'Don't try to beat a snow storm': mushers' advice after spending 60 hours stranded

After a massive winter storm cloaked the province, stranding hundreds of truckers and travellers this past week, one Manitoba man has some advice: don't try to beat a storm.

Serge Garand was one of nine people who spent 60 hours stranded on a northern Manitoba highway 40 kilometres from Leaf Rapids after the blizzard rolled in Monday night.

"All of the way up we were ahead of the storm so we figured if we just kept pushing on we could probably beat it," Garand said.

The musher was travelling with his wife Rachel and 14-year-old musher Ryley Froelich, to a dogsled race in the remote community of Brochet, Man.

"Our friend that was two hours ahead of us made it to Lynn Lake, no issues, no problem," he said, so they decided to keep driving.

By 10 p.m. on Monday, high winds and heavy snow fall brought whiteout conditions and frigid temperatures.

Garand said snow was drifting onto the highway and he was following two narrow ruts with a wall of snow on either side. The trio pushed through for another hour until they met drifts more than a metre tall.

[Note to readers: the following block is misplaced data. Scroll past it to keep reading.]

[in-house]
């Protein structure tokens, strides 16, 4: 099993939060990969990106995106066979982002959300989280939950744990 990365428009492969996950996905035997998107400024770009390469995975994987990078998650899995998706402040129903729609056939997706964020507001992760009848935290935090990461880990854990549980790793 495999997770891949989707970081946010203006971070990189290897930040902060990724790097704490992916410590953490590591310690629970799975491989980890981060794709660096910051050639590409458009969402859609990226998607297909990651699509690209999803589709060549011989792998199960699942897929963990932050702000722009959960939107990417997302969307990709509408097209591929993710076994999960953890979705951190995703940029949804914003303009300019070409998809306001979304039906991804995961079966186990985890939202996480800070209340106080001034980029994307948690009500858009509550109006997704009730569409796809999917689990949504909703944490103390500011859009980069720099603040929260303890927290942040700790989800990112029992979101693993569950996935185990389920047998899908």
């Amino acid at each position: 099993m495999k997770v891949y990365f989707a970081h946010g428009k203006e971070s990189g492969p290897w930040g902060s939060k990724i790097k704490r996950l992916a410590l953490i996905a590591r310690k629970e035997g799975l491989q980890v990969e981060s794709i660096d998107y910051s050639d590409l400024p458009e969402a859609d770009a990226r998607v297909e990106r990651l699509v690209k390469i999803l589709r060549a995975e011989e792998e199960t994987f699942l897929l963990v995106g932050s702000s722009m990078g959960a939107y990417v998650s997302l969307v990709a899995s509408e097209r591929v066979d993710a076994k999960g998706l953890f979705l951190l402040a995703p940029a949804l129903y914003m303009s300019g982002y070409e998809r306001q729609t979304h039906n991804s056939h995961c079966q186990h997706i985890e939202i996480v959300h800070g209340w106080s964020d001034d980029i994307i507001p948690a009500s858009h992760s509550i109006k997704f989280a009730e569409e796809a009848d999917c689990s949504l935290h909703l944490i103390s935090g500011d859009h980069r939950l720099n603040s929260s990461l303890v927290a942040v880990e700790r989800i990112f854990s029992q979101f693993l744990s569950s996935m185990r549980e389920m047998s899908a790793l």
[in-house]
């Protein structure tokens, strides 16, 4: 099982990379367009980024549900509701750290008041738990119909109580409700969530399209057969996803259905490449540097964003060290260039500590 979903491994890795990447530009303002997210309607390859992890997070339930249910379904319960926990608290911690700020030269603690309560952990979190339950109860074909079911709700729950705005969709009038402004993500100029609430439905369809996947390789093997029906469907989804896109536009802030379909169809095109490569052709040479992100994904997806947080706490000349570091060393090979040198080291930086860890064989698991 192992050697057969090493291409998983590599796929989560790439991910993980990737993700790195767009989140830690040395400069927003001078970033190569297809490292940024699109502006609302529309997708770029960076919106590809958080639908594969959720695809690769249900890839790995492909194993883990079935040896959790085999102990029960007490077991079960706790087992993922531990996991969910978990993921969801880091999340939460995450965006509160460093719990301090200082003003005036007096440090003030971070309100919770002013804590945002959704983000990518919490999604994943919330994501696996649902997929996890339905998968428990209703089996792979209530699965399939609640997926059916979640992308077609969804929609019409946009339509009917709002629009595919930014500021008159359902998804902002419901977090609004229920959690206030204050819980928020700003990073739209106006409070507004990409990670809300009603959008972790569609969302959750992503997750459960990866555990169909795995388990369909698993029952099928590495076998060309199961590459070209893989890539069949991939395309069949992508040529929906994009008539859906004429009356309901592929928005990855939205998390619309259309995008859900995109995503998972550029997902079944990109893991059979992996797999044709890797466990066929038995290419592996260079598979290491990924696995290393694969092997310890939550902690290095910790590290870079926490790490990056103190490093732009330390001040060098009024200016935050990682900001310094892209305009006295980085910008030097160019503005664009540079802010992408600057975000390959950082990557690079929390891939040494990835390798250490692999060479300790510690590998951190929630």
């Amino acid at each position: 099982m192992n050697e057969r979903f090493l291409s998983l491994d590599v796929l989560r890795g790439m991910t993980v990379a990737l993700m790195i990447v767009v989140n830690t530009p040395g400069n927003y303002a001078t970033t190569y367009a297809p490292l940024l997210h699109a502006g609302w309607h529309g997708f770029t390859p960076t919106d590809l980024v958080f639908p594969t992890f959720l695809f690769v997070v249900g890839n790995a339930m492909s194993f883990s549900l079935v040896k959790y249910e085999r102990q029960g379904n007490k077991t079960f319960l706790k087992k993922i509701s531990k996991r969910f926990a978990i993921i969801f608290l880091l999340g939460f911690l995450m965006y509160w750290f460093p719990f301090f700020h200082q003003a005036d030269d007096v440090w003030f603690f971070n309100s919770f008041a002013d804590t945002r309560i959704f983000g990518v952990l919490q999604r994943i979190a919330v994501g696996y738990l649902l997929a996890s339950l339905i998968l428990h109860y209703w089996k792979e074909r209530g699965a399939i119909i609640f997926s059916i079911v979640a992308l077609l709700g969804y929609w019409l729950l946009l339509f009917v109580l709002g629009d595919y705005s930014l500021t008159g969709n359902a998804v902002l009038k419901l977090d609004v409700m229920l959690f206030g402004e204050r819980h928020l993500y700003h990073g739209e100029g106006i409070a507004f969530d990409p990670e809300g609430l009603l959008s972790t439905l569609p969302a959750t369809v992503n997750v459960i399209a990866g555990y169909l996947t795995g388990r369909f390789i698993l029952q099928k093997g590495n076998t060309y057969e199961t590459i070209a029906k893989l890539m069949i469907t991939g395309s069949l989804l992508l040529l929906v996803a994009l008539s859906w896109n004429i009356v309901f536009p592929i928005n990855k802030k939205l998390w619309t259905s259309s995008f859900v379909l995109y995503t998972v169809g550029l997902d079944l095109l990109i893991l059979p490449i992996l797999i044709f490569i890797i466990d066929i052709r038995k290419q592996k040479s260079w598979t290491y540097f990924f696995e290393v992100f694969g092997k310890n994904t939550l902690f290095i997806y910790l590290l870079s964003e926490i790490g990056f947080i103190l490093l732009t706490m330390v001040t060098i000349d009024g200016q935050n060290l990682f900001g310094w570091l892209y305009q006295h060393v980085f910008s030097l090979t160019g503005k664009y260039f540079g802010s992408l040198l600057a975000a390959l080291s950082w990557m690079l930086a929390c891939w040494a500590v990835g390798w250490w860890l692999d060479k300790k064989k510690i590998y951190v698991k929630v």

"We got out of the wind and just kind of parked around some trees and all that and just hunkered down basically," Garand said.

He was travelling with 28 sled dogs in a back trailer. The group had stocked up on food supples and warm clothing for their trip but they didn't expect to be stranded as long as they were.

'It was survival mode'

They made it through two nights, keeping warm with the truck running. By the third night the truck had run out of gas and temperatures continued to plunge below –30 C.

"It was survival mode at that point," Garand said. "But we're dog mushers and we're always ready for weather, so we put on as many layers as we could and tried to sleep the night but it got pretty cold."

Garand said his sled dogs were safe. They have their own cabins in the back of his truck and they're paired up to stay warm, he said.

That night the group brought four dogs into their cabin so they could keep warm. 

By morning, Garand decided if no help came he would hook up the dogs and sled to safety. But by 5 a.m. help arrived.

"We all got up out of joy and got out of the truck and we were greeted by a loader at first and then a grader," he said. 

Garand said they are so thankful for the local officials and RCMP's help. They're now en route to Moose Lake to catch another sled race.

His takeaway from the ordeal was simple: "don't try to beat a snow storm," Garand said.